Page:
The asset sale agreement also includes a provision requiring PennEnergy to be included in the group that is being released in a reorganization plan.
This raises the possibility of a payment to REXXQ shareholders under an amended plan, if they consent to giving releases. While I do not expect a release payment as large as Bonanza Creek Energy (BCEI) shareholders received, which was new stock and warrants (BCEI docket 493), it could be a token amount.
A hearing is set for September 17 to extend the exclusive period to file a reorganization plan to January 15, 2019, and to solicit acceptance until March 14, 2019 (docket 773).
EXCO Resources Drags On
As expected, the Ch. 11 case for EXCO Resources (OTCPK:XCOOQ) continues to drag on. Last month, Chief Judge David Jones was appointed mediator (dockets 891 and 894) in an attempt to bring the various parties closer together - not an easy task for this case. The exclusive period to file a reorganization plan was again extended until October 15 and solicit acceptance until December 14 (docket 964).
A Lot More Litigation Is Expected Before iHeartMedia Exits Bankruptcy
iHeartMedia (OTCPK:IHRTQ) filed an amended reorganization plan and disclosure statement (use docket 1304 that has the red-lined version at the end of the document to see changes made) on August 23 that greatly changed the claim class structure. There are now many sub-classes within each class, each with their own recovery. This is an extremely complex and confusing approach to list claims and recoveries. IHRTQ shareholders are still getting 1% of new equity.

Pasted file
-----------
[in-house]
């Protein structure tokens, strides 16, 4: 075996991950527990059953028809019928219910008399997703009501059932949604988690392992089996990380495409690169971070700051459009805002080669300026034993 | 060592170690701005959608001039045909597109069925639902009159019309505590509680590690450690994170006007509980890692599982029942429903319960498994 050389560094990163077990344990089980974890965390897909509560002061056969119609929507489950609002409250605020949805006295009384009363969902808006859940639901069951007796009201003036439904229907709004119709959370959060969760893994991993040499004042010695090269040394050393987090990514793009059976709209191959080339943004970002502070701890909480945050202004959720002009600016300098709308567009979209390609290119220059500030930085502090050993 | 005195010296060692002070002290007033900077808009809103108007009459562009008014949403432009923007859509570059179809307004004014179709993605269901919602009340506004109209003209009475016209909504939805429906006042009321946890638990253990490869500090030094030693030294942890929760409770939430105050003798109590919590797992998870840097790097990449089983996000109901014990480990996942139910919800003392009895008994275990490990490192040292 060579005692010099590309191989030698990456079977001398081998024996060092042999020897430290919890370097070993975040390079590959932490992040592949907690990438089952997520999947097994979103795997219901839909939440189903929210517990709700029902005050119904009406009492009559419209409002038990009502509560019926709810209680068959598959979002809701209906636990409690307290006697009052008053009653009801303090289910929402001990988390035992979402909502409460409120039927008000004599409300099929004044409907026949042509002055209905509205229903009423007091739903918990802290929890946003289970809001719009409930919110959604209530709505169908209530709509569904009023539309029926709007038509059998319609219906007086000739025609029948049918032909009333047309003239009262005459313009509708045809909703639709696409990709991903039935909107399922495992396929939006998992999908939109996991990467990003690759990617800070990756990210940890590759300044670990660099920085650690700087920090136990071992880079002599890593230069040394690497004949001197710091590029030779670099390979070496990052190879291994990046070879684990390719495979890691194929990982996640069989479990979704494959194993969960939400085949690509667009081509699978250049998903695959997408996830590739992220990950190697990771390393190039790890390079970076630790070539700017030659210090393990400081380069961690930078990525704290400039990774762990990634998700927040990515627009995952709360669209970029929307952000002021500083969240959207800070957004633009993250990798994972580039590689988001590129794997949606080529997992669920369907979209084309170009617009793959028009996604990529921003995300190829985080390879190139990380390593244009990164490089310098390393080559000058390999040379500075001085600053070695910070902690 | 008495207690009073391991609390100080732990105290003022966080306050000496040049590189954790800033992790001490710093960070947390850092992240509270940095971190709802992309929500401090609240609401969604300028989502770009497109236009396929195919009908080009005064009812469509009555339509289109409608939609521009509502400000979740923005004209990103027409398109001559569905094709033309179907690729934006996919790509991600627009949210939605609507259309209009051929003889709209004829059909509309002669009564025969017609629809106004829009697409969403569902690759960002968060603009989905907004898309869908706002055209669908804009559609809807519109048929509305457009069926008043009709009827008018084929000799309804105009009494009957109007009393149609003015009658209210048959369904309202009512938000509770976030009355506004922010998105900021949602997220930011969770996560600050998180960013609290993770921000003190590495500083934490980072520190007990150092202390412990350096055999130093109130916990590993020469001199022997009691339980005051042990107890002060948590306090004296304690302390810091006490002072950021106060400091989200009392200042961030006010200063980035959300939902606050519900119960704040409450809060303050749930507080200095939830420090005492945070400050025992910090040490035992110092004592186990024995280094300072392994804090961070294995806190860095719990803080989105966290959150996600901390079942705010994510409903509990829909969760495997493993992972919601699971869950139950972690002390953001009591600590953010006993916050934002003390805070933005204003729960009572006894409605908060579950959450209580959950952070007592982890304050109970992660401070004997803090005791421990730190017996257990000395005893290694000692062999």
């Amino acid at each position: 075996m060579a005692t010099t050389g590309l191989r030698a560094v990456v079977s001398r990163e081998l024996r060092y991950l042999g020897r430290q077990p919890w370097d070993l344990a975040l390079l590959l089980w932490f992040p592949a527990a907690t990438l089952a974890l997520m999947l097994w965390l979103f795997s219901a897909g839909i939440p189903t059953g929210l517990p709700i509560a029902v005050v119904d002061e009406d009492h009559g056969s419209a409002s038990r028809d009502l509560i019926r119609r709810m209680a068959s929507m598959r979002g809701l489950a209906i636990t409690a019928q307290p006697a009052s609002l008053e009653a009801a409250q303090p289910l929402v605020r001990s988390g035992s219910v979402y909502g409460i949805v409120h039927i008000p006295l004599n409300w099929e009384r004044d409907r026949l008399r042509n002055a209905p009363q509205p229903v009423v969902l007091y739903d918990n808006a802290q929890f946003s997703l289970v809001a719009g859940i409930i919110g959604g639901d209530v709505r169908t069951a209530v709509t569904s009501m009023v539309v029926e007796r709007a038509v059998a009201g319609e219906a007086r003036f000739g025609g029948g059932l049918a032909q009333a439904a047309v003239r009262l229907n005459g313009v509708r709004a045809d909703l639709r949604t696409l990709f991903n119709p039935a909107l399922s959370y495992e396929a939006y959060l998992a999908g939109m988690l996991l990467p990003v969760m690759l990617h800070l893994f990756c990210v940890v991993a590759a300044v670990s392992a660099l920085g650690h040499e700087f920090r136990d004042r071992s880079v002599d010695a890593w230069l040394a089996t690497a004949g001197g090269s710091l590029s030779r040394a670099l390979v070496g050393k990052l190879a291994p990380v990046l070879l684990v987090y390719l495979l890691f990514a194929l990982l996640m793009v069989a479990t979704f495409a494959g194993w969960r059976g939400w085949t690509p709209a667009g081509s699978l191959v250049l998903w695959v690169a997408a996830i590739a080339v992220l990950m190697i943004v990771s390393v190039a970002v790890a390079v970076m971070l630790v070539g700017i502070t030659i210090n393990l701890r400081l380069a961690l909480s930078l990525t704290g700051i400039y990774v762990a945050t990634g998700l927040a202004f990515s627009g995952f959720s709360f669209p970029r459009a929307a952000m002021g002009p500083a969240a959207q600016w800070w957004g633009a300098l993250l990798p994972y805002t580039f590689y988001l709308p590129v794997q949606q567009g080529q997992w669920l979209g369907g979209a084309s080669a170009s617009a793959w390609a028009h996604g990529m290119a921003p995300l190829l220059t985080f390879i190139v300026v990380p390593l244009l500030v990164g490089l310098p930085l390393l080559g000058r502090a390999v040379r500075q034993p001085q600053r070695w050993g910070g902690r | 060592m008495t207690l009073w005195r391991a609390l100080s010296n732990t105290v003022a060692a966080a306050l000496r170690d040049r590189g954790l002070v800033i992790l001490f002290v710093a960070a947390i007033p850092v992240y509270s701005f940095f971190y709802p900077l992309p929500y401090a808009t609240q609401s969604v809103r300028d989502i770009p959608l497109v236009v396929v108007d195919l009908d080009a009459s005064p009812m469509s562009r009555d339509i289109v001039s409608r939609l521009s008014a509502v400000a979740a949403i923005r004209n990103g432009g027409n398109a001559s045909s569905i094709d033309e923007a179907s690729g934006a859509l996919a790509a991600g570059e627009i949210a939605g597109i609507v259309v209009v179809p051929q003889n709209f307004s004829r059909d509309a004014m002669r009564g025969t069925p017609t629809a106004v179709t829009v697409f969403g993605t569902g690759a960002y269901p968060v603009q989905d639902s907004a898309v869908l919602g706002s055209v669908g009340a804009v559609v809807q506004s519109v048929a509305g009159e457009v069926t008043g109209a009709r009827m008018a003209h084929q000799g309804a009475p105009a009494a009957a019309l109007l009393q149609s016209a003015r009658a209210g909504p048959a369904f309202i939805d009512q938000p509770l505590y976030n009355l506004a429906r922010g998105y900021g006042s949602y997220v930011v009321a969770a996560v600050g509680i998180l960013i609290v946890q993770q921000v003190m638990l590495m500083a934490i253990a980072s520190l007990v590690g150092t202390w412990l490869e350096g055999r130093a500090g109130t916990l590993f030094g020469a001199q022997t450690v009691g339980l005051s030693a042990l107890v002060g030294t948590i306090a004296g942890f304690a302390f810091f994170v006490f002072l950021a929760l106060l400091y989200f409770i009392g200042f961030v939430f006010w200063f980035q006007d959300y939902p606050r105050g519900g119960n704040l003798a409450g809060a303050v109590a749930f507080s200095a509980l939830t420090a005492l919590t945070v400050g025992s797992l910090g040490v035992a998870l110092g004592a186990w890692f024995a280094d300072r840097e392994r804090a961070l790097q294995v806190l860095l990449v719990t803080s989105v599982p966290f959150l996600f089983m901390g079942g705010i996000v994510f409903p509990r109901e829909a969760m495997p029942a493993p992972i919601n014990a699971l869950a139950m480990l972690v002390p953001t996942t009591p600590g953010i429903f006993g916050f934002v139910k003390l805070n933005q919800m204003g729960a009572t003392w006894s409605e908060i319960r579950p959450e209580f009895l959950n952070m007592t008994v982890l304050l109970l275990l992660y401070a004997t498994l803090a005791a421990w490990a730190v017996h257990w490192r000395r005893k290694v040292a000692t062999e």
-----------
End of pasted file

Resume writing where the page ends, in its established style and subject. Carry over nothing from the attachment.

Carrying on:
One of the major changes is still unknown. That is the recovery of class 8, the unsecured claim of $1.03 billion Clear Channel Outdoor Holdings (CCO) for intercompany revolving promissory note that is classified as an unsecured claim. According to the disclosure statement: "Based on current projections and as of the date hereof, the Debtors estimate that they will provide, at a minimum, support to CCOH in the form of a $150 million distribution under the Plan on account of the Intercompany Revolving Promissory Note and consideration pursuant to Bankruptcy Rule 9019." (Rule 9019 allows for negotiated settlements that are in the best interest of the bankruptcy estate.)
The key issue here is who gets the $150 million? iHeart owns about 90% of CCO, so $135 million effectively would benefit the debt holders who are getting the CCO stock under the plan. So, is this just an additional recovery for debtholders? Or should the 10% minority shareholders of CCO get a major portion of the $150 million, and if so, how much?
The claim is for $1.03 billion, therefore, 10% allocated to minority CCO shareholders would imply they would have a $103 million claim. I would expect additional litigation on this issue.
The Official Committee of Unsecured Creditors seems to be trying to cause a lot of problems for the case, and I am not sure what their real objective is. They are planning to file an objection letter to the amended plan, but I have not seen it yet. A few weeks ago, they were trying to get standing to pursue a claim of constructive fraud and avoidance. The judge denied their request (docket 1236). Five of the seven committee members are just minor vendor claim holders. (They have been very successful in driving up legal fees.)